Maintaining a lean staff can seem like a great way to cut down on operational expenses. With the “Great Resignation” leading to a record number of Americans quitting their jobs during the height of the pandemic, it can be tempting to keep staffing levels low to avoid having to spend money hiring and training new employees.
But if you don’t have enough people to perform key tasks, it can have ripple effects on many areas of your business. Here’s how to tell if you have an understaffed team, and what you can do to keep your employees from feeling like the workplace is understaffed and that they’re being overworked.
3 Signs Your Team Is Understaffed and Overworked
The signs of an understaffed and overworked team can be hard to identify. Often, team members will pick up the slack in the short term, and it’s only as time goes by that you realize you’re facing more serious staffing issues. Here are three ways to tell if you’re experiencing the negative effects of an overworked team or a staffing shortage:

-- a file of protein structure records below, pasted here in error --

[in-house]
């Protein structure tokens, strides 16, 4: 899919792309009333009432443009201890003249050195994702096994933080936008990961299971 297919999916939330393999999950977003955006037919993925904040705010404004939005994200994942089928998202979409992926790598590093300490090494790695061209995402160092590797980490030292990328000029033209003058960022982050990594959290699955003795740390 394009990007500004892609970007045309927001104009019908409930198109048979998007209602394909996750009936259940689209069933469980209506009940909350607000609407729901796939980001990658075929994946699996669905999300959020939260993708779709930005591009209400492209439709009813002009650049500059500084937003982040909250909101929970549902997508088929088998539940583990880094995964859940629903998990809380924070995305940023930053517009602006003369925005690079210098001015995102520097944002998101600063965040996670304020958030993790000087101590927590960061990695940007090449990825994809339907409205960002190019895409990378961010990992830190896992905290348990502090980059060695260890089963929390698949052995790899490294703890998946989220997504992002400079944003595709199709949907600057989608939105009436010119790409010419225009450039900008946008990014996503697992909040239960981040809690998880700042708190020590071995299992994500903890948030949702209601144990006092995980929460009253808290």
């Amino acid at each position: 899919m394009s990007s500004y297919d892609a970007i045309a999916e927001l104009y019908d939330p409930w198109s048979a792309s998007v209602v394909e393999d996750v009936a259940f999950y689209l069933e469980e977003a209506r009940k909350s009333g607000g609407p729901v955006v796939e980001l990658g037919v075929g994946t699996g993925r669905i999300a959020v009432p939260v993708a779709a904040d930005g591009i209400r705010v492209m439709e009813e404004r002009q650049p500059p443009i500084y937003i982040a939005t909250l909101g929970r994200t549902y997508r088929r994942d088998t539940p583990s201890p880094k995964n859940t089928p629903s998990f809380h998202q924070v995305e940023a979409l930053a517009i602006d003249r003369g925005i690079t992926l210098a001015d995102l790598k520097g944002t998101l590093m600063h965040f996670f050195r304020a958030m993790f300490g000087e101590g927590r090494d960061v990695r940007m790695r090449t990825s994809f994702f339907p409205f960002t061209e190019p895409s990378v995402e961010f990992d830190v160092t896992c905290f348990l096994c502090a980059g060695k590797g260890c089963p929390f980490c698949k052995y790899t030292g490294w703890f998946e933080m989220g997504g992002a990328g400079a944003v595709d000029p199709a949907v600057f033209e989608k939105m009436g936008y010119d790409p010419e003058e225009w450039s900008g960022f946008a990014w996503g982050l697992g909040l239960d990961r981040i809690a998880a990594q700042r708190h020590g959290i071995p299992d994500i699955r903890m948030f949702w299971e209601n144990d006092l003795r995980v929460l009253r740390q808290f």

1. High-Stress Environment
Are employees consistently missing deadlines, working overtime, or otherwise showing signs of feeling overwhelmed at work? Absenteeism, tardiness, and even an increase in workplace conflict can be a sign that stress levels are high and you don’t have enough staff members on hand to handle the existing workload.
Some degree of stress is inevitable, especially if you have a major deadline or product launch coming up. But your small business or startup shouldn’t feel like an episode of “The Newsroom.” High stress levels over a long period of time can lead to trouble.
2. High Employee Turnover
Are you struggling with employee retention or experiencing high employee turnover on a regular basis? This could be a sign that you’re asking too much of your employees, and they feel like they can find a more reasonable work-life balance elsewhere.
Often, the problem isn’t with the job description itself, but that employees feel pressured to take on more and more responsibilities as a result of layoffs or labor shortages. Over time, their workload builds up and their job satisfaction decreases.